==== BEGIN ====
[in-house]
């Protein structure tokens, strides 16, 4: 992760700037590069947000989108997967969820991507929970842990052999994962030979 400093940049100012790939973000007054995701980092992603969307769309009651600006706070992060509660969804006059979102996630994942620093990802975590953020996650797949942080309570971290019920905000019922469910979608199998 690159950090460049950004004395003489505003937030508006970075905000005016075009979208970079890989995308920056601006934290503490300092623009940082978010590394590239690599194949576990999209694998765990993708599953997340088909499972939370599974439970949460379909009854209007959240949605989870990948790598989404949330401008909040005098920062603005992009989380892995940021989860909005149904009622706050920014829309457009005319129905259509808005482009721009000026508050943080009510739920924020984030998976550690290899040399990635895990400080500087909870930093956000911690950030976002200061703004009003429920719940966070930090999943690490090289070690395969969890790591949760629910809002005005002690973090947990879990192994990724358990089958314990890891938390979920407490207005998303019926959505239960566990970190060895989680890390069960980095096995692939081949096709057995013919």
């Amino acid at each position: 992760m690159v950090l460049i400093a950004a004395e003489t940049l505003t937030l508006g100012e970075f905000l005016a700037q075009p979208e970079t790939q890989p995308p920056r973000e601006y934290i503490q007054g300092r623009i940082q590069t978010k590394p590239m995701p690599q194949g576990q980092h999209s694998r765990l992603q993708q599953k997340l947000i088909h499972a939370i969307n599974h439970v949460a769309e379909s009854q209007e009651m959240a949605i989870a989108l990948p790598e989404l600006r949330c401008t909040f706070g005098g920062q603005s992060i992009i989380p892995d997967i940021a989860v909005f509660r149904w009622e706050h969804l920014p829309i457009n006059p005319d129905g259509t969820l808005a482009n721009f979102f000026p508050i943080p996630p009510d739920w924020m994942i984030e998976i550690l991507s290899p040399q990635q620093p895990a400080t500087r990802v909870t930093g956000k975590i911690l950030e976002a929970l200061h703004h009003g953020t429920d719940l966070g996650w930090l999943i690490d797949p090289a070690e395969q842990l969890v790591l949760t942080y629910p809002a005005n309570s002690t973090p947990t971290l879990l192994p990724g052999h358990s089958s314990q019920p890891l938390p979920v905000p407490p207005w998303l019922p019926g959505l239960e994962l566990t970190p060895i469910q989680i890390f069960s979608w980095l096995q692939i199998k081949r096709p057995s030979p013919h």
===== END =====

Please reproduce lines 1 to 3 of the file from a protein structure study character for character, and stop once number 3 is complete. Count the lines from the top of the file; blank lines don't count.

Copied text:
[in-house]
């Protein structure tokens, strides 16, 4: 992760700037590069947000989108997967969820991507929970842990052999994962030979 400093940049100012790939973000007054995701980092992603969307769309009651600006706070992060509660969804006059979102996630994942620093990802975590953020996650797949942080309570971290019920905000019922469910979608199998 690159950090460049950004004395003489505003937030508006970075905000005016075009979208970079890989995308920056601006934290503490300092623009940082978010590394590239690599194949576990999209694998765990993708599953997340088909499972939370599974439970949460379909009854209007959240949605989870990948790598989404949330401008909040005098920062603005992009989380892995940021989860909005149904009622706050920014829309457009005319129905259509808005482009721009000026508050943080009510739920924020984030998976550690290899040399990635895990400080500087909870930093956000911690950030976002200061703004009003429920719940966070930090999943690490090289070690395969969890790591949760629910809002005005002690973090947990879990192994990724358990089958314990890891938390979920407490207005998303019926959505239960566990970190060895989680890390069960980095096995692939081949096709057995013919």
């Amino acid at each position: 992760m690159v950090l460049i400093a950004a004395e003489t940049l505003t937030l508006g100012e970075f905000l005016a700037q075009p979208e970079t790939q890989p995308p920056r973000e601006y934290i503490q007054g300092r623009i940082q590069t978010k590394p590239m995701p690599q194949g576990q980092h999209s694998r765990l992603q993708q599953k997340l947000i088909h499972a939370i969307n599974h439970v949460a769309e379909s009854q209007e009651m959240a949605i989870a989108l990948p790598e989404l600006r949330c401008t909040f706070g005098g920062q603005s992060i992009i989380p892995d997967i940021a989860v909005f509660r149904w009622e706050h969804l920014p829309i457009n006059p005319d129905g259509t969820l808005a482009n721009f979102f000026p508050i943080p996630p009510d739920w924020m994942i984030e998976i550690l991507s290899p040399q990635q620093p895990a400080t500087r990802v909870t930093g956000k975590i911690l950030e976002a929970l200061h703004h009003g953020t429920d719940l966070g996650w930090l999943i690490d797949p090289a070690e395969q842990l969890v790591l949760t942080y629910p809002a005005n309570s002690t973090p947990t971290l879990l192994p990724g052999h358990s089958s314990q019920p890891l938390p979920v905000p407490p207005w998303l019922p019926g959505l239960e994962l566990t970190p060895i469910q989680i890390f069960s979608w980095l096995q692939i199998k081949r096709p057995s030979p013919h």